Andrew Page

Have you ever thought whether you can train differently, or cross train for events to both improve performance or protect against injury?

The Rottnest Channel Swim is a 19.7km open water swim from Cottesloe Beach to Rottnest Island.  Andrew has completed this swim 35 times and holds the record for the greatest number of solo crossings.

https://rottnestchannelswim.com.au/

Having an interest in rowing he has been using the indoor rower and ski erg to help with his preparation.

Andrew takes up the story:

‘I bought the Marathon/100k Plan from Fletcher Sport science and have been working through this with the view of doing a 100,000m on the rower.

I have had some competing interests that have made me insert some other cross training into the plan as I have also been training for a 19.7km open water swim that is held annually here in Perth Western Australia (Rottnest Channel Swim).

In previous years I have trained conventionally for a swimming event …  by swimming. This year I was looking for something different for the variety and as well as injury management and attained this through using the Fletcher Sport Science rowing guide with the Concept2 equipment. I found the guide good as it gave me what I needed to do instead of going out to my training room and floundering around not achieving anything.

I also found the guide a sensible way to train as it was building endurance without excessive pressure on joints. The volume of training I was able to do, working through the program was much higher than I could have done if I had purely done swimming training and I will certainly train the same way again next year.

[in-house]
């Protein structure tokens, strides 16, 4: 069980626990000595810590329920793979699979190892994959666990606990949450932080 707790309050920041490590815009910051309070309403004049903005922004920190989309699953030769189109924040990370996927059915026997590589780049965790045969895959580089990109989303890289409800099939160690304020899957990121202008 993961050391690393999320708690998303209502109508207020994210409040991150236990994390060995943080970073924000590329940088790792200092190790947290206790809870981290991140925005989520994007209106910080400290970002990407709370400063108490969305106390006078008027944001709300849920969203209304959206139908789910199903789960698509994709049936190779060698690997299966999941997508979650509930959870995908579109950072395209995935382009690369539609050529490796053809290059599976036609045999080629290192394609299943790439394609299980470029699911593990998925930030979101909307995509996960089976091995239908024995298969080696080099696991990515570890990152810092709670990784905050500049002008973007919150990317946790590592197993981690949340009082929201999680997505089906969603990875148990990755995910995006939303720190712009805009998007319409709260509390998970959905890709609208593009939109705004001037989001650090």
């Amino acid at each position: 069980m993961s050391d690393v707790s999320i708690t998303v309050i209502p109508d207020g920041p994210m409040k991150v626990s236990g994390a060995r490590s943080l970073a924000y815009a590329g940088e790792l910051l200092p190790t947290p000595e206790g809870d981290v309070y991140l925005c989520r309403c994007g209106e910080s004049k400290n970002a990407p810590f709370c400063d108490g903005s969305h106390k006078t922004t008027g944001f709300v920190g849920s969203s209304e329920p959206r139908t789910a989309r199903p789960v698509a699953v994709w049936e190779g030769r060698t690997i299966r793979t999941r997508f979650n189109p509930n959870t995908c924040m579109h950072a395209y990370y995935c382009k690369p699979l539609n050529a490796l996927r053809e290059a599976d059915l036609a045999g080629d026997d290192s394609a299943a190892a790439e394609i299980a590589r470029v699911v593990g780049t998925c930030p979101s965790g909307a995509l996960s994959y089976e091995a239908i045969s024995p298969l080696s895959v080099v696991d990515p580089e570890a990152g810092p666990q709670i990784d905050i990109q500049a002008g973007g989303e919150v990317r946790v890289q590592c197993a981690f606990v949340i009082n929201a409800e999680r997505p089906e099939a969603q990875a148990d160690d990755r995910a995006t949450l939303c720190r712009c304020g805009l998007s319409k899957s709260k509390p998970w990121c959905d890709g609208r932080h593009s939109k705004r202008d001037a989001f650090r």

I only trained in a pool 10 times and the rest of my training was on the Concept2 Rower and more recently included the Ski Erg. I believed that the 100k plan was a comparable in terms of duration to the swim.

The swim took place on the 20th of February 2021 and I completed it in 7h49m42s. I approached it remarkably like the same discipline that is used for my stroke rate 18-20 at 100KP pace, which for me is 2.22/500m.

It was quite choppy, and many swimmers had to withdraw as conditions deteriorated. In the past I have found these conditions very fatiguing through my core but this time I was pleasantly surprised at how comfortable I felt in the water for the duration of the swim focussing on the swimming equivalent of the 100KP pace.

There really was a correlation in feeling/result between the two sports which pleased me as I did have some mild feelings of apprehension in the days before as I hadn’t done a lot of training in the water.

I am not fast on the rower, but I certainly believe that through training I can be quicker and will also become quicker in the water. I did complete some of the marathon training sessions in between the 100k training. Perhaps some more of these might make me a bit faster? I really noticed the difference in my heart rate and performance up to 75% of maximum heart rate.

This was my 35th Rottnest Channel Swim Solo Crossing and I was just looking for a different way to train that also reduced wear and tear on the shoulders.’

Andrew is hoping to complete his 100k row in the coming weeks after he has recovered from the swim.

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